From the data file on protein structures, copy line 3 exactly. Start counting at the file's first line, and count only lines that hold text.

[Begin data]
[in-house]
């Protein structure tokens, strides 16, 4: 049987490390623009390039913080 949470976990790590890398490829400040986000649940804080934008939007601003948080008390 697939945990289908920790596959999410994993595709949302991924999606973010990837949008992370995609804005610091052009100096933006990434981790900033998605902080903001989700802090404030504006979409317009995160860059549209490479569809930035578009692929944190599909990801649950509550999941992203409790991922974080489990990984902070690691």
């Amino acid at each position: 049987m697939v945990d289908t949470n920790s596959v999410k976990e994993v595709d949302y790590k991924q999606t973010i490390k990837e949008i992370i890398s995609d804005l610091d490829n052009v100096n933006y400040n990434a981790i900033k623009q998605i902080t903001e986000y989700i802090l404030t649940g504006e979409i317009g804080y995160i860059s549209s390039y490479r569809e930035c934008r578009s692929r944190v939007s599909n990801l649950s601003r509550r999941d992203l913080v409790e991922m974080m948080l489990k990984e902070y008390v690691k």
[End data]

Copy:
């Amino acid at each position: 049987m697939v945990d289908t949470n920790s596959v999410k976990e994993v595709d949302y790590k991924q999606t973010i490390k990837e949008i992370i890398s995609d804005l610091d490829n052009v100096n933006y400040n990434a981790i900033k623009q998605i902080t903001e986000y989700i802090l404030t649940g504006e979409i317009g804080y995160i860059s549209s390039y490479r569809e930035c934008r578009s692929r944190v939007s599909n990801l649950s601003r509550r999941d992203l913080v409790e991922m974080m948080l489990k990984e902070y008390v690691k």